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Keir Starmer says ‘idiot’ glitter-throwing protester was not going to stop his speech | Politics News

Sir Keir Starmer called the protester who threw glitter over him during a speech an “idiot”, but admitted the security breach “could have been a lot worse”.

The Labour leader said a lot of people have asked him what was going through his mind when the man stormed the stage ahead of his keynote address to the party conference in Liverpool.

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He said he was “absolutely not going to be put off” from making his case to the nation about why he should be the next prime minister.

He told Sky News: “We have worked for four years to get the Labour Party to a position where I could speak not just to the room – there were 2,000 or so people in the room – but to the country.

“I was not going to let that idiot deflect me. And that’s why I took my jacket off, rolled up my sleeves, notwithstanding the bits of glitter still in my hair and I think on my shoulder, and delivered the speech about national renewal versus continuing decline.”

Sir Keir said his speech – in which he pledged to “rebuild Britain” – was about “reaching into the soul of the British people”.

He said it was not heavy on policy detail because he was aiming to “create an emotional connection” with voters to “give people a sense that things can renew, wounds can heal, what is broken can be repaired”.

He said people have told him they have been reassured by his message around fiscal discipline and political stability, but they asked if he could “build the hope on top of that”.

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Labour leader covered in glitter by protester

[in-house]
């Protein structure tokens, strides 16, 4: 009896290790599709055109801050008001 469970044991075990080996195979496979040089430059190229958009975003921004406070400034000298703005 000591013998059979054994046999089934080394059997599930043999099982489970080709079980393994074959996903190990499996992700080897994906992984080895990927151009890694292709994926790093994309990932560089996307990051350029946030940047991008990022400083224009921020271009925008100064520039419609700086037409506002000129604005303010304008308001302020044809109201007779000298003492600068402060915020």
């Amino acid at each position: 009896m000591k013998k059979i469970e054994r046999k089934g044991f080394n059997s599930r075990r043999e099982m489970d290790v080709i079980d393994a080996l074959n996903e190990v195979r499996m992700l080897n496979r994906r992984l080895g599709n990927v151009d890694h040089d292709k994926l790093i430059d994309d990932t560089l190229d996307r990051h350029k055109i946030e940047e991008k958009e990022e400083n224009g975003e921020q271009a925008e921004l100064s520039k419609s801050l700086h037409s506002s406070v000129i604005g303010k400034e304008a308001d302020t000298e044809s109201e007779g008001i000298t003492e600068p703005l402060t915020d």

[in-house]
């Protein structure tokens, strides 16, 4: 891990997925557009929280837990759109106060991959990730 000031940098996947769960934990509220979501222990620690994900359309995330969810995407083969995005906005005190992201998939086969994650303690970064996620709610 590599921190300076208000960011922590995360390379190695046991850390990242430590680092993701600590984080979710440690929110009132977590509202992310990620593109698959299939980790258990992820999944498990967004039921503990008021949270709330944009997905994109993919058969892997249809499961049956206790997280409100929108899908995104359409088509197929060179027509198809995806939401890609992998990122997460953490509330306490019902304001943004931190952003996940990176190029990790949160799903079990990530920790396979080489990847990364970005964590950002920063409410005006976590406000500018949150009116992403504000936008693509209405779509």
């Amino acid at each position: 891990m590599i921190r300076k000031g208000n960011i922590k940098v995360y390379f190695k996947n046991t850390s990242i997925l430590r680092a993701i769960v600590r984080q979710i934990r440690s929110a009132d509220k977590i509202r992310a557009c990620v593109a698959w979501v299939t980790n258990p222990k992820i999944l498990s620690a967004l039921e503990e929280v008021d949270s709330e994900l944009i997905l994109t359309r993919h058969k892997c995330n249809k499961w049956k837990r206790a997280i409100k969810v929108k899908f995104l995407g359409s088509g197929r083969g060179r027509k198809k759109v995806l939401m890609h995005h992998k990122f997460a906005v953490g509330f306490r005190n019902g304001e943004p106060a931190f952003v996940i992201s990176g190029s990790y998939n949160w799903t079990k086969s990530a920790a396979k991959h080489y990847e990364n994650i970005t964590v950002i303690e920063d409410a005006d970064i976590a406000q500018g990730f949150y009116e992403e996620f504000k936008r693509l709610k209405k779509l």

Asked when we will get “meat on the bones”, he insisted that “a lot of policy detail” has been set out at this conference around economic growth, the NHS, clean energy, education, and plans to “take back control of our streets” with more police officers.

“We will be laser-focused on these changes that are needed within our country,” he said.

The party conference in Liverpool could be the last before the next general election, and Labour have been using it as a final opportunity to pitch themselves as a government in waiting.

In his hour-long speech, Sir Keir pitched himself as a reformer with plans to rip up planning red tape in order to build new towns, homes and infrastructure.

Suggesting his party is aiming for two terms in power, he said a Labour victory would herald a “decade of national renewal” after 13 years of Conservative-led government.

And in a bold appeal to Tory voters to back him, Sir Keir said he has overseen a “changed” Labour party that is “no longer in thrall to gesture politics” – comparing this with the Conservatives who he claimed have “descended into the murky waters of populism and conspiracy”.

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